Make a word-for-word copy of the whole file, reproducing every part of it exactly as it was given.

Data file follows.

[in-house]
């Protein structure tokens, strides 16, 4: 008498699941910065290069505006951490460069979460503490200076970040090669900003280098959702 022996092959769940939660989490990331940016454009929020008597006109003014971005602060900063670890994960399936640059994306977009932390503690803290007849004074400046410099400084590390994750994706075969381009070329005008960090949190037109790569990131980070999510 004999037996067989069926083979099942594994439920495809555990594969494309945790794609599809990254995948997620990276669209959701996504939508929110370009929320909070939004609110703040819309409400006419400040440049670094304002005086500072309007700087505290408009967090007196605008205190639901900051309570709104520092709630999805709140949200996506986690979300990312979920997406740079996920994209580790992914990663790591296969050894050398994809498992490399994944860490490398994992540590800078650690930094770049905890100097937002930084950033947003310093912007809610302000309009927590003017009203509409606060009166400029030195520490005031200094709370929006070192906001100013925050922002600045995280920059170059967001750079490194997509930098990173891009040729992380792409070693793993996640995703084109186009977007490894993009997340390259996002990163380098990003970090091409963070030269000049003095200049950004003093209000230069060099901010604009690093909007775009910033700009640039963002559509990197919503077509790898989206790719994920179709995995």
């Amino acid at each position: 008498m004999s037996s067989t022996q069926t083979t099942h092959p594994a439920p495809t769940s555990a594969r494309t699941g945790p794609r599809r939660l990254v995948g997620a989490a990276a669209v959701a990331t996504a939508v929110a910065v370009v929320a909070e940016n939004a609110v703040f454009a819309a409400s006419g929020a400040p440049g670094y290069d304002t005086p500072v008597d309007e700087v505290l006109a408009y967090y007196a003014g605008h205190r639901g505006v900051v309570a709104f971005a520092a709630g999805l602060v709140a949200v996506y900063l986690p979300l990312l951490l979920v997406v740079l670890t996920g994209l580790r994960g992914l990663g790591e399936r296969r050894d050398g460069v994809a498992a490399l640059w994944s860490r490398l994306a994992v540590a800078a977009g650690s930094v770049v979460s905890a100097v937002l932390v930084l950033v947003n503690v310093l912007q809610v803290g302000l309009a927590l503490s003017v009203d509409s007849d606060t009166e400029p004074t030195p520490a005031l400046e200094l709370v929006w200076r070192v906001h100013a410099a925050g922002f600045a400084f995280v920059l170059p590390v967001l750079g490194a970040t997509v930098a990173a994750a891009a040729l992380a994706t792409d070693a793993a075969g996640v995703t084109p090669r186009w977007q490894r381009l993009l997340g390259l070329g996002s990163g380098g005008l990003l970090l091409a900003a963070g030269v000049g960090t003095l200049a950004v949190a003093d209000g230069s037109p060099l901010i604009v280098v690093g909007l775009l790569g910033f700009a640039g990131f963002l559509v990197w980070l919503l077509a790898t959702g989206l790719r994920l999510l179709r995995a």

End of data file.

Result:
[in-house]
């Protein structure tokens, strides 16, 4: 008498699941910065290069505006951490460069979460503490200076970040090669900003280098959702 022996092959769940939660989490990331940016454009929020008597006109003014971005602060900063670890994960399936640059994306977009932390503690803290007849004074400046410099400084590390994750994706075969381009070329005008960090949190037109790569990131980070999510 004999037996067989069926083979099942594994439920495809555990594969494309945790794609599809990254995948997620990276669209959701996504939508929110370009929320909070939004609110703040819309409400006419400040440049670094304002005086500072309007700087505290408009967090007196605008205190639901900051309570709104520092709630999805709140949200996506986690979300990312979920997406740079996920994209580790992914990663790591296969050894050398994809498992490399994944860490490398994992540590800078650690930094770049905890100097937002930084950033947003310093912007809610302000309009927590003017009203509409606060009166400029030195520490005031200094709370929006070192906001100013925050922002600045995280920059170059967001750079490194997509930098990173891009040729992380792409070693793993996640995703084109186009977007490894993009997340390259996002990163380098990003970090091409963070030269000049003095200049950004003093209000230069060099901010604009690093909007775009910033700009640039963002559509990197919503077509790898989206790719994920179709995995």
């Amino acid at each position: 008498m004999s037996s067989t022996q069926t083979t099942h092959p594994a439920p495809t769940s555990a594969r494309t699941g945790p794609r599809r939660l990254v995948g997620a989490a990276a669209v959701a990331t996504a939508v929110a910065v370009v929320a909070e940016n939004a609110v703040f454009a819309a409400s006419g929020a400040p440049g670094y290069d304002t005086p500072v008597d309007e700087v505290l006109a408009y967090y007196a003014g605008h205190r639901g505006v900051v309570a709104f971005a520092a709630g999805l602060v709140a949200v996506y900063l986690p979300l990312l951490l979920v997406v740079l670890t996920g994209l580790r994960g992914l990663g790591e399936r296969r050894d050398g460069v994809a498992a490399l640059w994944s860490r490398l994306a994992v540590a800078a977009g650690s930094v770049v979460s905890a100097v937002l932390v930084l950033v947003n503690v310093l912007q809610v803290g302000l309009a927590l503490s003017v009203d509409s007849d606060t009166e400029p004074t030195p520490a005031l400046e200094l709370v929006w200076r070192v906001h100013a410099a925050g922002f600045a400084f995280v920059l170059p590390v967001l750079g490194a970040t997509v930098a990173a994750a891009a040729l992380a994706t792409d070693a793993a075969g996640v995703t084109p090669r186009w977007q490894r381009l993009l997340g390259l070329g996002s990163g380098g005008l990003l970090l091409a900003a963070g030269v000049g960090t003095l200049a950004v949190a003093d209000g230069s037109p060099l901010i604009v280098v690093g909007l775009l790569g910033f700009a640039g990131f963002l559509v990197w980070l919503l077509a790898t959702g989206l790719r994920l999510l179709r995995a």